'Zombie' star survives 3-year supernova
Scientists theorize the star was so hot it may have created antimatter at its core.
CALIFORNIA, U.S.A — A three-year-long supernova is making astronomers reconsider how stars form and die.
Designated as iPTF14hls, the supernova was first detected in 2014. It located is half a billion light years from Earth in the Ursa Major constellation.
Scientists theorize the original star was so hot it may've created antimatter at its core, reports the BBC, forcing it to become unstable and explode.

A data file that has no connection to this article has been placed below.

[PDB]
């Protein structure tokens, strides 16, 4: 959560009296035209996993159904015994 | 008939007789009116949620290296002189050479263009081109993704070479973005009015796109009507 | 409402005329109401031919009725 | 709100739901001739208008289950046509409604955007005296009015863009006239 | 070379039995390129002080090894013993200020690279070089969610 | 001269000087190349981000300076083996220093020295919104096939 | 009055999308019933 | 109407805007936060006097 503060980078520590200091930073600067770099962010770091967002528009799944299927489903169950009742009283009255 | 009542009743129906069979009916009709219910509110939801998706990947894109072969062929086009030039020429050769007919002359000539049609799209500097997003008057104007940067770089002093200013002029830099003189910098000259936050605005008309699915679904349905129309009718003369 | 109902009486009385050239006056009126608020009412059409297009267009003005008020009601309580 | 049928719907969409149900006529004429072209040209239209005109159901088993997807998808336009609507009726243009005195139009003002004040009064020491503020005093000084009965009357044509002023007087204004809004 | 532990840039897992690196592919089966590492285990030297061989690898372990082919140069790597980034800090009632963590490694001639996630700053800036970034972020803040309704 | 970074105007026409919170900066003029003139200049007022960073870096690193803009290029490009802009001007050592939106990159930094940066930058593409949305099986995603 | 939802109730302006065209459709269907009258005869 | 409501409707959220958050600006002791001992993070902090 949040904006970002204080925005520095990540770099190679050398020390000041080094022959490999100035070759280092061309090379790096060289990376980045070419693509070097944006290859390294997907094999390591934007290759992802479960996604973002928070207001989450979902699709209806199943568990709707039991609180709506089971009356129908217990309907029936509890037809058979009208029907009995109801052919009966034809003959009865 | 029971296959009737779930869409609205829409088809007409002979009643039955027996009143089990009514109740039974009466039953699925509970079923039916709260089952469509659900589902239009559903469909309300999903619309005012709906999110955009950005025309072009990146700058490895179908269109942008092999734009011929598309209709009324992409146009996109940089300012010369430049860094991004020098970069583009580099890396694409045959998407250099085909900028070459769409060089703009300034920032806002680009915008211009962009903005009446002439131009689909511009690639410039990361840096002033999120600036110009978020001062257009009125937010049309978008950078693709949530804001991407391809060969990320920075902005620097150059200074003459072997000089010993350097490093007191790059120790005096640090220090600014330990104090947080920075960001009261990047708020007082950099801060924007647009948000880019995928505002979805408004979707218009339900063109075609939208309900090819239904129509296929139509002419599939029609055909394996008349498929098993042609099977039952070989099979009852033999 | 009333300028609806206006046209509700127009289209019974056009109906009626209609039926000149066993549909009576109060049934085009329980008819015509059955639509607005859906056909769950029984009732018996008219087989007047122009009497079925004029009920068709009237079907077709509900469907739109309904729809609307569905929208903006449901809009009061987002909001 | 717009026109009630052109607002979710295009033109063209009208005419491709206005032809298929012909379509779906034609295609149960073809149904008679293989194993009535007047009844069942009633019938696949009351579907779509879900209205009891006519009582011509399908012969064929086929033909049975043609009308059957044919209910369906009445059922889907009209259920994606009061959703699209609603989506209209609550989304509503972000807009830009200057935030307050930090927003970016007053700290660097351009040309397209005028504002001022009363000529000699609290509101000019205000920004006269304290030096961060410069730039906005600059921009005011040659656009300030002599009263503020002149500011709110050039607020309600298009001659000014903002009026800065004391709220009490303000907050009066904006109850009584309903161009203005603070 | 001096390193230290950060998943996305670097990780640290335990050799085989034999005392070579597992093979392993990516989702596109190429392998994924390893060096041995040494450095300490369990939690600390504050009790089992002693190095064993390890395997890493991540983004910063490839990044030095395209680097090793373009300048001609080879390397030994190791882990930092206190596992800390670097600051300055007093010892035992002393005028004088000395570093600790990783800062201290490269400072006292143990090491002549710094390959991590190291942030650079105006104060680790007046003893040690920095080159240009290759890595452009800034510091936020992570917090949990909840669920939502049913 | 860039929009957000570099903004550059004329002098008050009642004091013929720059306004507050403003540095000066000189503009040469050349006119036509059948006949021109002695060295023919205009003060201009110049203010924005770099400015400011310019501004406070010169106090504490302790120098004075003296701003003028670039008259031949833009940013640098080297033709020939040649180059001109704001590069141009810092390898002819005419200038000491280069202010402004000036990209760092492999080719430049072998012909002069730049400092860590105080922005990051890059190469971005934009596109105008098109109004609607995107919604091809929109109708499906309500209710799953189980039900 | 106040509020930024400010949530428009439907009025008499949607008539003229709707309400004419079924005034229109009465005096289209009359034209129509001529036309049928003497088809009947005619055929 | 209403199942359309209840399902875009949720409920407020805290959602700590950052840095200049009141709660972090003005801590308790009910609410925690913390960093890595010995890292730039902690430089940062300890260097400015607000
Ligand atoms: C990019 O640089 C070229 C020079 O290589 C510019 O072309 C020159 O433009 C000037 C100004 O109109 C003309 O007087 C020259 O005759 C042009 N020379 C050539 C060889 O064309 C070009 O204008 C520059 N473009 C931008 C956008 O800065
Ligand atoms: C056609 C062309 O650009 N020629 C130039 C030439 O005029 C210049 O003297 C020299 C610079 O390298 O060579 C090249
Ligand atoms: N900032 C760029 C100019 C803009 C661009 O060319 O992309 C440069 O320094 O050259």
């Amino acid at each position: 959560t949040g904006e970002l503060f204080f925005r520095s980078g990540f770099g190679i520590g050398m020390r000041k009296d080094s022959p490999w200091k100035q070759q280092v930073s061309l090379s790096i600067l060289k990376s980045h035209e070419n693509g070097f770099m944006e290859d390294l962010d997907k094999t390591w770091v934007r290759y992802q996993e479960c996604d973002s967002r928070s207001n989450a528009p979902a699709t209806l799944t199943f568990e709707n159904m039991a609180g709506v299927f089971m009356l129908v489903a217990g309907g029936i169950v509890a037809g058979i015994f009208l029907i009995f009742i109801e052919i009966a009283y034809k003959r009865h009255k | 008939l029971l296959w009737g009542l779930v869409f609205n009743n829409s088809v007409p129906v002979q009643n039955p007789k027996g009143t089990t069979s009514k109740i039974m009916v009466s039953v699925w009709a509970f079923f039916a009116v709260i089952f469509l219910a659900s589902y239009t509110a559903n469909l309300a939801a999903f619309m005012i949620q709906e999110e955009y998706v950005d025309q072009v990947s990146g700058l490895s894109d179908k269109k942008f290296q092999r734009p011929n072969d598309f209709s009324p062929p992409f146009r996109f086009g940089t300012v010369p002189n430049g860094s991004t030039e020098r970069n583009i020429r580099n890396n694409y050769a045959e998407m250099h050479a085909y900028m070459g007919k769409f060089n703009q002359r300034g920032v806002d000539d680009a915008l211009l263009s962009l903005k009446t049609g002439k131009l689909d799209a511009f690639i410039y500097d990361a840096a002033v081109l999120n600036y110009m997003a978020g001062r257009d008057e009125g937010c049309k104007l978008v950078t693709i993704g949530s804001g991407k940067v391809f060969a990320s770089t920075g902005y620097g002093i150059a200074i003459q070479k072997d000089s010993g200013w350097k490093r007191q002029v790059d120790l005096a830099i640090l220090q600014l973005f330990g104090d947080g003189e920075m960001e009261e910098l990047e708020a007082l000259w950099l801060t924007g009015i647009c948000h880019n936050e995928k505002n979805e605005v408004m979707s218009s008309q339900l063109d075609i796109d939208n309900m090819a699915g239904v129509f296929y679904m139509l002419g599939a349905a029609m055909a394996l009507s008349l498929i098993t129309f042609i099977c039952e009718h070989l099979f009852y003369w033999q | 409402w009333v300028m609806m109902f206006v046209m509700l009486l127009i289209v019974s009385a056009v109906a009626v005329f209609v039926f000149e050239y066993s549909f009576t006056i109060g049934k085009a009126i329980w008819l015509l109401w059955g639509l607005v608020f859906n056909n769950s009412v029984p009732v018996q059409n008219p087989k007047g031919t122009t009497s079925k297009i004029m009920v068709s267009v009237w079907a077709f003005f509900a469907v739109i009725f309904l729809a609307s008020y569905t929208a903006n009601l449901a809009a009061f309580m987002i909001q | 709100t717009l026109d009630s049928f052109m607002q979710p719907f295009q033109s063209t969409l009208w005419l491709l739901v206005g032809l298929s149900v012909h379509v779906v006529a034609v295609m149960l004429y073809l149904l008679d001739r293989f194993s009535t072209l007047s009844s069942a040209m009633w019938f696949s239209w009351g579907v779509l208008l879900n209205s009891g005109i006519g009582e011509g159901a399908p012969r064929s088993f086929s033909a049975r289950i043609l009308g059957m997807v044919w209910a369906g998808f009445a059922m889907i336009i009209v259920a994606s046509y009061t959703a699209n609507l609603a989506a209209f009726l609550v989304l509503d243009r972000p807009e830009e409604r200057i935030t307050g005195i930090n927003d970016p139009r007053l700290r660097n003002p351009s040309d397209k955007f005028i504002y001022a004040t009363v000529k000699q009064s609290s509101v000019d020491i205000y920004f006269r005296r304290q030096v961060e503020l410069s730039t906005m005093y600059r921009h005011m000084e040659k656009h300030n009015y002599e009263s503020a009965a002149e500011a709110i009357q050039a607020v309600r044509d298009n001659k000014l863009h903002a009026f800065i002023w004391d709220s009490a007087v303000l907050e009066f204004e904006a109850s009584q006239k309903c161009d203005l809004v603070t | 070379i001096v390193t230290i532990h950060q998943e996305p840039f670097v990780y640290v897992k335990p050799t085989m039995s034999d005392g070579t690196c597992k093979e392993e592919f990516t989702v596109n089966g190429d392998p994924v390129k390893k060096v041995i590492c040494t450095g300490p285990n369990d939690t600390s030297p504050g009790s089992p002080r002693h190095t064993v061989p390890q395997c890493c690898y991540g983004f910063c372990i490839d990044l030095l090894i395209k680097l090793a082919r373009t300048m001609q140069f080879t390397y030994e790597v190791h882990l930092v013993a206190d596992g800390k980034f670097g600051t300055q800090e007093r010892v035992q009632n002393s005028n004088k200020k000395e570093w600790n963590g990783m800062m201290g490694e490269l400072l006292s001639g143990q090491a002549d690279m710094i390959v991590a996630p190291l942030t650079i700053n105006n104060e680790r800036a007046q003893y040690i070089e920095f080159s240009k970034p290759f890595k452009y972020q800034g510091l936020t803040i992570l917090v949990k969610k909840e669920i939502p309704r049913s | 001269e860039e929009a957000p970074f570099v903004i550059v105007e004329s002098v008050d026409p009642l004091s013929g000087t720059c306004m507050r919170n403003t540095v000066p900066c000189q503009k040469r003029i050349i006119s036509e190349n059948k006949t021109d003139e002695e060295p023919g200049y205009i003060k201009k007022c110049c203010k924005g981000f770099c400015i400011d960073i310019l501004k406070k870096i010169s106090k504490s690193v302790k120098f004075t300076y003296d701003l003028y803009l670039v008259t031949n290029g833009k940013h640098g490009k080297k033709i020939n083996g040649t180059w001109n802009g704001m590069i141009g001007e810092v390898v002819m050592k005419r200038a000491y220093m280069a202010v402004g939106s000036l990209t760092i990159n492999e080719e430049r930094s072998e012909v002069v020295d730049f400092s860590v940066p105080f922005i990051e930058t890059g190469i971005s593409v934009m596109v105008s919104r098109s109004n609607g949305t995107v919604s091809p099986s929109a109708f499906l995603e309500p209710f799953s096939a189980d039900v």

This could lead to the supernova repeating until it eventually tears a hole in space-time and becomes a black hole.
Findings concerning the supernova were described in the journal Nature.
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